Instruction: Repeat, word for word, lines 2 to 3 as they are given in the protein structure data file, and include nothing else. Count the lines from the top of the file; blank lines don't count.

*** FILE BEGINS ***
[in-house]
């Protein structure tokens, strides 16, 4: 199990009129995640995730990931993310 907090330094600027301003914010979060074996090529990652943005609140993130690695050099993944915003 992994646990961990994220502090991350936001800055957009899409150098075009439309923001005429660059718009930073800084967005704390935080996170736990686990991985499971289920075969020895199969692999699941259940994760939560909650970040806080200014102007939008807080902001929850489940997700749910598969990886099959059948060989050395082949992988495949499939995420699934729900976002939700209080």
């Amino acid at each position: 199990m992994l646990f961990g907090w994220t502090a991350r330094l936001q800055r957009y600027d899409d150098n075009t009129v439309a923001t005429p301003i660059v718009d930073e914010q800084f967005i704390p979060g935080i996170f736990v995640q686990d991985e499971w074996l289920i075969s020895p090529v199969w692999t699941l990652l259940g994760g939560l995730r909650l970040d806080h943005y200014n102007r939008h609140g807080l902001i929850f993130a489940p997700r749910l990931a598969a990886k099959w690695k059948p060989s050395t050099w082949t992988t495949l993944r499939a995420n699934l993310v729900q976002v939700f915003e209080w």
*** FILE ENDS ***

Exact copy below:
């Protein structure tokens, strides 16, 4: 199990009129995640995730990931993310 907090330094600027301003914010979060074996090529990652943005609140993130690695050099993944915003 992994646990961990994220502090991350936001800055957009899409150098075009439309923001005429660059718009930073800084967005704390935080996170736990686990991985499971289920075969020895199969692999699941259940994760939560909650970040806080200014102007939008807080902001929850489940997700749910598969990886099959059948060989050395082949992988495949499939995420699934729900976002939700209080």
């Amino acid at each position: 199990m992994l646990f961990g907090w994220t502090a991350r330094l936001q800055r957009y600027d899409d150098n075009t009129v439309a923001t005429p301003i660059v718009d930073e914010q800084f967005i704390p979060g935080i996170f736990v995640q686990d991985e499971w074996l289920i075969s020895p090529v199969w692999t699941l990652l259940g994760g939560l995730r909650l970040d806080h943005y200014n102007r939008h609140g807080l902001i929850f993130a489940p997700r749910l990931a598969a990886k099959w690695k059948p060989s050395t050099w082949t992988t495949l993944r499939a995420n699934l993310v729900q976002v939700f915003e209080w």